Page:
21. ellenhunt - January 18, 2011 at 04:29 pm

Ms. Turkle, we are ALL ethicists.

I think the people who can't see the difference between a virtual relationship and a real one are, well, barmy. That in itself is a sign of serious dysfunction.

22. austinbarry - January 18, 2011 at 10:09 pm

I wonder how many seniors share their life stories with a robot because nobody/nothing else will listen attentively, and a robot seems more animate than (for example) a volleyball.

23. mariadroujkova - January 19, 2011 at 04:07 pm

People anthropomorphize anything, from "dear diary" to pet rocks. More recently, people interact with a lot of entities in computer games where they can form attachments. I loved my Companion Cube in Portal - that was one of the points of the game. I love my hunter's pet in World of Warcraft. It saved my life... erm, my hunter's life, too many times! Good old roleplay.

24. 22118130 - January 19, 2011 at 04:45 pm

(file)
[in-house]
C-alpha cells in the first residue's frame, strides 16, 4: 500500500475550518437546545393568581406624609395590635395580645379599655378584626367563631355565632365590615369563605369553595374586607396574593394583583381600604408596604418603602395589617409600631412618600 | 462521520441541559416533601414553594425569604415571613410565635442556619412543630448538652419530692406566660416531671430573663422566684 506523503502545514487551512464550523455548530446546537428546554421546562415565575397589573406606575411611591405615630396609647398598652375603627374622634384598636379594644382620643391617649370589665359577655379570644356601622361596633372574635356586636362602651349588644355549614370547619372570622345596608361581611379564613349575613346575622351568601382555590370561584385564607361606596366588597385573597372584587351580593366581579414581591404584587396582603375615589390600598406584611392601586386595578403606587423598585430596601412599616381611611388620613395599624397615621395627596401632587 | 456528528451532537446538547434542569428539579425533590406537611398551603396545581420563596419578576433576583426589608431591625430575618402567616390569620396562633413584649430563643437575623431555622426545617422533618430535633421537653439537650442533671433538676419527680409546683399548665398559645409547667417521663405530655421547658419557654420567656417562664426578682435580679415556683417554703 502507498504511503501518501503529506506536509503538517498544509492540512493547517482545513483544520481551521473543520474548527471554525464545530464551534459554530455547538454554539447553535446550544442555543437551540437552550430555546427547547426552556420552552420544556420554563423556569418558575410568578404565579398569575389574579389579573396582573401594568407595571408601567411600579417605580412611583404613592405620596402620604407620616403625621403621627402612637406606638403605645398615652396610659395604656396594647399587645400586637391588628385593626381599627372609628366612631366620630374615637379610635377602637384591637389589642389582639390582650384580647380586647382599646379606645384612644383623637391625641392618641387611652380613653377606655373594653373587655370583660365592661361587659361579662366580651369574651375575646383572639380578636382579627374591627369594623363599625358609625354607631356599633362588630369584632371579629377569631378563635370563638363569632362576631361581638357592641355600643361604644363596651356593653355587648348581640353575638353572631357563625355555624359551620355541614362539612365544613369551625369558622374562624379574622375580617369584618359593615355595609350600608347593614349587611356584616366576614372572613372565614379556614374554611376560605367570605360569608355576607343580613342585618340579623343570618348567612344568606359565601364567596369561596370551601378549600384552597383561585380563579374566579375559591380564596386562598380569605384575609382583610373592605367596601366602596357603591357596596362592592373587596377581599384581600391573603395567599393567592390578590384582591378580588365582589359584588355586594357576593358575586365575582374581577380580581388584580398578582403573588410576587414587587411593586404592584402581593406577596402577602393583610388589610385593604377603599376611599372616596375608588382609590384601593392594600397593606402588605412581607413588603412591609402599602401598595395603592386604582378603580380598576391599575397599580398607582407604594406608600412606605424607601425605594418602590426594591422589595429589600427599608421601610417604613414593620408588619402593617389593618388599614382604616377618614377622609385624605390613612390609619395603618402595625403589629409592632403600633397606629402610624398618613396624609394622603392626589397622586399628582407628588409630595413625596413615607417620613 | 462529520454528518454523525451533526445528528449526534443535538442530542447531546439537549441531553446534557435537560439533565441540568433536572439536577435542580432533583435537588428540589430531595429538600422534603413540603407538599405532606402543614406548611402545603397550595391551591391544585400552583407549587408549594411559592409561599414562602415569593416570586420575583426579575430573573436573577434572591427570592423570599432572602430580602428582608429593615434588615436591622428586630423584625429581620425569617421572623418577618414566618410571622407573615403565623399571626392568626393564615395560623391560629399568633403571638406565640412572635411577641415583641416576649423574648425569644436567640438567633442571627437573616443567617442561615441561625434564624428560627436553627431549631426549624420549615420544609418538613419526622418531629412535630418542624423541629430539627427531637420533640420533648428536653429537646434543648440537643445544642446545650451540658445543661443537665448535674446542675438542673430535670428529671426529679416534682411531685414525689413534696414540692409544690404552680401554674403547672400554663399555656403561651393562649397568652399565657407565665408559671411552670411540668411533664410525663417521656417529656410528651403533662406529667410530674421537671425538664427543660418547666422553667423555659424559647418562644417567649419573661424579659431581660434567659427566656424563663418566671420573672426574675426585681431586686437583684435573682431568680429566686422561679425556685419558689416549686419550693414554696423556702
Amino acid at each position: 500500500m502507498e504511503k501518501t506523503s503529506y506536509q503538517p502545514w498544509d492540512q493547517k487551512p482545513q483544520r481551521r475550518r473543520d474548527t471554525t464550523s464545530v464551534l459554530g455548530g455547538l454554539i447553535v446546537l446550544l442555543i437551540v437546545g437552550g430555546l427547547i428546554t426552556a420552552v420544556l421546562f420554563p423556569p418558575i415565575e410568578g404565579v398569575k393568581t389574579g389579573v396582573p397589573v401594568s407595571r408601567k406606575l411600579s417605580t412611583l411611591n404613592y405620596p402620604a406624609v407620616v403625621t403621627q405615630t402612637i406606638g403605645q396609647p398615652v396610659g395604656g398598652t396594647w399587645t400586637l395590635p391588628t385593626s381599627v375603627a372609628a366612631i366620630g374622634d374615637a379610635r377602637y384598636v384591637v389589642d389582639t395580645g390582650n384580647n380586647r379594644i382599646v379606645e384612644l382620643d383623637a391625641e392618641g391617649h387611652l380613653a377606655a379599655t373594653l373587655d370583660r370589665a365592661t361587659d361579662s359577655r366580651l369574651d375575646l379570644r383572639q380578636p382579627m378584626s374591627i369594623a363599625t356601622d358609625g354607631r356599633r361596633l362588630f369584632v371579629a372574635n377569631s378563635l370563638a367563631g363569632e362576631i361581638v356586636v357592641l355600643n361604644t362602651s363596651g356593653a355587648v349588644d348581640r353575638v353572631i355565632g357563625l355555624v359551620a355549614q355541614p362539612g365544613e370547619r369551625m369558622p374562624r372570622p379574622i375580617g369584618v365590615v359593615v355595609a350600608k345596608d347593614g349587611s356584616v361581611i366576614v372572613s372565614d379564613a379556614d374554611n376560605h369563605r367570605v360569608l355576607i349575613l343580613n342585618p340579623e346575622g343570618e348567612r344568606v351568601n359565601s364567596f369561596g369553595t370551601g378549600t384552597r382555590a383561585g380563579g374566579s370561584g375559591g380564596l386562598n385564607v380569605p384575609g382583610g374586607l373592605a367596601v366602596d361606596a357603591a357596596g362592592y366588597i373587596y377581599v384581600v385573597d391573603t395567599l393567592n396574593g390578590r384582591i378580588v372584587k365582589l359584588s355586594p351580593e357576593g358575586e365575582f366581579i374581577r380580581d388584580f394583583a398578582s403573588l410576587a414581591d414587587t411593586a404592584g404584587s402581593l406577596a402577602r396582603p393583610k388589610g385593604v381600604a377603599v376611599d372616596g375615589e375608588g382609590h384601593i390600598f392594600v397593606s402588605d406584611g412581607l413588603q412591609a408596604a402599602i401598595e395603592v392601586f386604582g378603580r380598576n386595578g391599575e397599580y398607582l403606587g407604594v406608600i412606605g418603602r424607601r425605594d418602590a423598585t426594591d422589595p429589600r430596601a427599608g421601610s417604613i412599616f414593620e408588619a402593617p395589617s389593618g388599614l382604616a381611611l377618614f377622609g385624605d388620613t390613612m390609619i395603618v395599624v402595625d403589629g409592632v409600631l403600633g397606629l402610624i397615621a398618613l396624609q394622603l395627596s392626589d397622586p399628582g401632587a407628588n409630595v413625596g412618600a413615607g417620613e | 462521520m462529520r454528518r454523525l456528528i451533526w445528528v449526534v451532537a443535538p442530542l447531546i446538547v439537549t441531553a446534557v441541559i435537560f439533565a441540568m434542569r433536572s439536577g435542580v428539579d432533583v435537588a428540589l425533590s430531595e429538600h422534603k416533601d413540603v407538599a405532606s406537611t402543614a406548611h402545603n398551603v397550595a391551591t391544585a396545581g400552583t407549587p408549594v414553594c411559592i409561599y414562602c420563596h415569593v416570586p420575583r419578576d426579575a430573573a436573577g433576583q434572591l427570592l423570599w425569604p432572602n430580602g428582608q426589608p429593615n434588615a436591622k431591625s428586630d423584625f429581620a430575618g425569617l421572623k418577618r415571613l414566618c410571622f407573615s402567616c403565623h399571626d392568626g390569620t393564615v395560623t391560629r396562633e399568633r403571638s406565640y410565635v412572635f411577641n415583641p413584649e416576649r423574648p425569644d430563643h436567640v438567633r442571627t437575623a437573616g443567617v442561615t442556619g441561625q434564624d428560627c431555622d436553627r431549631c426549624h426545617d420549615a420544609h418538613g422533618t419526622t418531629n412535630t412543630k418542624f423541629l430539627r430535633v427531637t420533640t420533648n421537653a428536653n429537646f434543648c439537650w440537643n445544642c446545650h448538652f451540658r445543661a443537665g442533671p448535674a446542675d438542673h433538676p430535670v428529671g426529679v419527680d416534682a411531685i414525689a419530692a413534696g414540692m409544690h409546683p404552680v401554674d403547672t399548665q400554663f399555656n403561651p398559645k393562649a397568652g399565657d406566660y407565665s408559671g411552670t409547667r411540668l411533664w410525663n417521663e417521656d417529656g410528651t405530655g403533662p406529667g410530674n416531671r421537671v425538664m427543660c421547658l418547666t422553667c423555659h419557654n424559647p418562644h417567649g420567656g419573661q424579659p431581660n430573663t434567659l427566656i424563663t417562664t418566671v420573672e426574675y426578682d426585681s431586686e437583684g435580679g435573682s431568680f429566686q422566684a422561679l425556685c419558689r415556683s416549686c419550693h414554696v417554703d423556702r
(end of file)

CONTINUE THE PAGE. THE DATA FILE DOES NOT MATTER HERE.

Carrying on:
This brings up many more questions about human interactions through electronic media. I remember hearing a story about a professor who caught a student texting in class and called her down about it. The student responded to the professor with, "What? Are you antisocial?" Text messaging is considered a social medium. It is also an electronic medium, however, raising the question of whether it is really social interaction. It is certainly not the same as face-to-face interaction with another human being, which is why some of us old fogies probably view it as not the same as social interaction. Some might say it is the same as a telephone conversation, since that is also conveyed by an electronic medium. In the case of texting, however, the communication is disembodied, making it one more step removed from social interaction. One might distinguish texting from interaction with a robot by saying that it involves one human communicating with another. Even a robot, however, is programmed by a human, so interaction with the robot to some extent is communicating with the programmer. I have heard of those who send and receive hundreds of texts a day, to the point where they are worn out by the constant "social interaction". The rest of us, however, would view it as something less than real social interaction. As Sherry Turkle might say, we are so mixed up with machines nowadays, sometimes it is hard to say where the human ends and the machine begins. As we go forward, I guess we'll sort through all of this, even as the technology evolves. Marshall McLuhan may have had the first word on the subject, but it will certainly not be the last.